Sympathetic uveitis may be prevented by enucleating the injured eye within 2 weeks of injury. Enucleation after that time is not preventive. However, sympathetic uveitis may develop after the injured eye has been removed, so every attempt should be made to save an injured eye if a reasonable expectation exists for useful vision. Careful clinical and ultrasonographic monitoring and possibly an exploratory vitrectomy may save some potentially useful eyes. Those eyes that, in the surgeon’s opinion, have little hope of useful vision should be enucleated with the patient’s consent. Because evisceration does not protect against sympathetic uveitis, it should not be the procedure of choice. Prophylactic corticosteroids do not prevent the development of sympathetic uveitis. Large, immunosuppressive doses of corticosteroids introduce an unacceptable risk of infection in a recently traumatized eye.

It is not justifiable to remove a potentially functional injured eye in established cases of sympathetic uveitis, for the injured eye may ultimately have the better vision.[21]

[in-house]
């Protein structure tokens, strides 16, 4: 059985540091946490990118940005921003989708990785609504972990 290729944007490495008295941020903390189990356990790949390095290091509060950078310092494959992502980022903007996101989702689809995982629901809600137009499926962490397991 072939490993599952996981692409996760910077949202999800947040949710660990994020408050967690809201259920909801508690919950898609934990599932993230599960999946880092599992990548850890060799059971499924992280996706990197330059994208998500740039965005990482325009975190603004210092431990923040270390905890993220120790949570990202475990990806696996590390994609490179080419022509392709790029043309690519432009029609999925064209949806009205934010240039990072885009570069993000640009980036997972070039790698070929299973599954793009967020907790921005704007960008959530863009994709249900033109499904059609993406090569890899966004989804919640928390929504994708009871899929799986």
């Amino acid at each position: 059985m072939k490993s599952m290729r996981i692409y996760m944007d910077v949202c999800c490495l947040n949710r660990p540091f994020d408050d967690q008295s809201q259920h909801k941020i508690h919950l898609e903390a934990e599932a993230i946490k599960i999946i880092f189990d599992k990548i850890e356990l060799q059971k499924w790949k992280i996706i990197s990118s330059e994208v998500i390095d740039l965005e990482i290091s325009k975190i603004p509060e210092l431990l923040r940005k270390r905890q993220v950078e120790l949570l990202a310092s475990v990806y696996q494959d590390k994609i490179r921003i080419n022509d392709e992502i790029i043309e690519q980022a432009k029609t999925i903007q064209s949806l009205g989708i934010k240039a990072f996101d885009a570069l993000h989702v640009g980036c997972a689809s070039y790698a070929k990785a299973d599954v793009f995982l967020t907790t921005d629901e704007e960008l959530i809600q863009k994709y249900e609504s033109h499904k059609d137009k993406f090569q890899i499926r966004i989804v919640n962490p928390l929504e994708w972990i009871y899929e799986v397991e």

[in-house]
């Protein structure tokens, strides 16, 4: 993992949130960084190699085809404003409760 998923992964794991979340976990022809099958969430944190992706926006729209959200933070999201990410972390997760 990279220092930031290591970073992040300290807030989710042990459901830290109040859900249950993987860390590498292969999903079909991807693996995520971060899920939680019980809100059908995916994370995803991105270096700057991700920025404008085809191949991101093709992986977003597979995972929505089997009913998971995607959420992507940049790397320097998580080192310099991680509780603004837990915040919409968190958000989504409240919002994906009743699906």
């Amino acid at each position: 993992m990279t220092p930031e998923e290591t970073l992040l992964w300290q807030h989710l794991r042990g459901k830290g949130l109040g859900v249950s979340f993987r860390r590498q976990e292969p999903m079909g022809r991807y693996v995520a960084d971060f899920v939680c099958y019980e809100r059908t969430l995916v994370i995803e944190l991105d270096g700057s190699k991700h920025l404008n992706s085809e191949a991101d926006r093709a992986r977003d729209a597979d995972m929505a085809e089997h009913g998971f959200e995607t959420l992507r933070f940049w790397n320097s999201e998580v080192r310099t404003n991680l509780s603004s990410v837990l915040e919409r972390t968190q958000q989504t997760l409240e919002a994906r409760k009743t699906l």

Two reports suggest that early enucleation of the exciting eye improves the vision in the sympathizing eye. Both of these reports have statistical problems which vitiate their conclusions. In one report, the patients who had early enucleation also had better vision in the sympathizing eye prior to enucleation. They were compared with patients who had worse vision in the sympathizing eye prior to later enucleation. It, therefore, is not surprising that those who began with better vision before enucleation had better vision after enucleation.[22] The second report is more difficult to evaluate, because the number of cases changes from table to table, new supporting data were found after publication, and regressions were calculated from nonparametric enumeration data. Also, the authors of this report added 9 to 62 and gave a total of 73, so it is difficult to justify sacrifice of a patient’s eye on the basis of their statistics.[18] [23] If sympathetic uveitis is an autoimmune disease, it is as reasonable to remove an eye as it is to remove half of the brain in a patient with multiple sclerosis to improve the outcome.[24]